By Jenice Con Foo, Ph. D., Mad City Labs, Inc.
Achieving precision motion at the micron level is an impressive feat: a carefully choreographed waltz of experiment design, instrumentation, and a keen eye for detail. It stands to reason that progressing to nanometer-level precision would simply be a matter of refining a few steps. However, controlling motion at the nanoscale is a completely different dance.
Consider an experiment in optical microscopy. A researcher may think, justifiably, that their micron-level experiment setup and instrumentation allow for precise control. Simply adding a nanopositioner will allow them to go the last mile in terms of motion control: to take thinner slices of their sample and to locate more minute areas of interest within the sample. But researchers may not realize that sample image details are not the only thing magnified; minor issues at the micron scale can be devastating at the nanometer scale.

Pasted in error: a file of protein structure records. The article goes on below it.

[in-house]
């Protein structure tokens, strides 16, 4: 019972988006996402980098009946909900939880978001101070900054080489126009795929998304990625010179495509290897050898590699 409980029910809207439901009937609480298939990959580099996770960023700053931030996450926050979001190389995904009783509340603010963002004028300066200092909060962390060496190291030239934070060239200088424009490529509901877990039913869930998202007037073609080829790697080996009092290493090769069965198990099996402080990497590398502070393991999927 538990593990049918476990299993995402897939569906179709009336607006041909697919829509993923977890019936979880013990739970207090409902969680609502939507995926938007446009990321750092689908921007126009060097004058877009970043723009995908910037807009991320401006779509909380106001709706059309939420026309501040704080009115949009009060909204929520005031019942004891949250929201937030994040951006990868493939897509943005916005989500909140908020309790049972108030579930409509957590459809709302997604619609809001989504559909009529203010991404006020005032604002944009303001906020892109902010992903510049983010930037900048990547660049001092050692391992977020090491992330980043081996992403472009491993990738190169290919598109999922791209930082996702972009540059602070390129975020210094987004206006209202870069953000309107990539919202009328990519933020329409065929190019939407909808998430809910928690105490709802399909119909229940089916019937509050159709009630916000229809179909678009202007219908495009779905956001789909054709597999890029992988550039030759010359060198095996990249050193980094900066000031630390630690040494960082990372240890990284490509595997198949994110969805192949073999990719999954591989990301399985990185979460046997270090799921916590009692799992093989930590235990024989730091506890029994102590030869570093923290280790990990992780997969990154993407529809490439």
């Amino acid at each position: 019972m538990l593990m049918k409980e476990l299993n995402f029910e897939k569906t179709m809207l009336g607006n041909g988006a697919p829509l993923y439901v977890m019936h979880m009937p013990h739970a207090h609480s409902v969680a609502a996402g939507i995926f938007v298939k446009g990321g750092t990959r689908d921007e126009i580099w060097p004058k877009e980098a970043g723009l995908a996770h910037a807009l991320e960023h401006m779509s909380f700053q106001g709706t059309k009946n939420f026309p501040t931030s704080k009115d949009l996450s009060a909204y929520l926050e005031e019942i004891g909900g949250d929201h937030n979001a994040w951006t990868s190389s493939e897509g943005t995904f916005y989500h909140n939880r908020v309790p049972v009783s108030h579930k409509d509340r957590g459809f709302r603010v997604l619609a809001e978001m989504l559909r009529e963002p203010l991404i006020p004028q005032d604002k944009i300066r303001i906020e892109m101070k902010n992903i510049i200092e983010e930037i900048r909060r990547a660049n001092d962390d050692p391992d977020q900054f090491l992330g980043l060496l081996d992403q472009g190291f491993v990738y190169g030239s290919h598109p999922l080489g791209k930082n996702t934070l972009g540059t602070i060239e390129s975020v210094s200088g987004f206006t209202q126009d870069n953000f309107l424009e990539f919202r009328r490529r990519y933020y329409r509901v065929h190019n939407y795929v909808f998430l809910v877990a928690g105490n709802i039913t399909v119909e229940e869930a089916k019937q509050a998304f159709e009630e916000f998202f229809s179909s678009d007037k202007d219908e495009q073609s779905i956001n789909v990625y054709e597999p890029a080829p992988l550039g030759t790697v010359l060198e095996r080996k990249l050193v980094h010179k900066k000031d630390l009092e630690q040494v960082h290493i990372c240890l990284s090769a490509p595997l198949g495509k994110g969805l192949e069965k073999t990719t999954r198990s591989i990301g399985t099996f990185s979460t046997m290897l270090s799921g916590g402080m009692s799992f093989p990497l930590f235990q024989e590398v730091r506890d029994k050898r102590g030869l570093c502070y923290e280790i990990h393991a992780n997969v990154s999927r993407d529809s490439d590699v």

Suddenly, things are not as focused as expected or everything seems to be moving. In fact, everything probably has been moving the whole time; the researcher just lacked the technical capability to observe that movement. In this respect, progressing from the micron scale to the nanoscale is like wearing a new pair of glasses.
What Factors Affect Precision Motion at Nanometer Scale?
A common misconception surrounding nanoscale motion is that precision depends solely on instrumentation — specifically, securing equipment with a technical specification of nanometer resolution. But any experiment’s metrology loop must also account for thermal expansion, force distortion, misalignments, and other passive factors that affect both instrumentation and the experiment. The instrumentation a researcher chooses is part of passive controls, while passive factors include acoustic effects and thermal control of a workspace.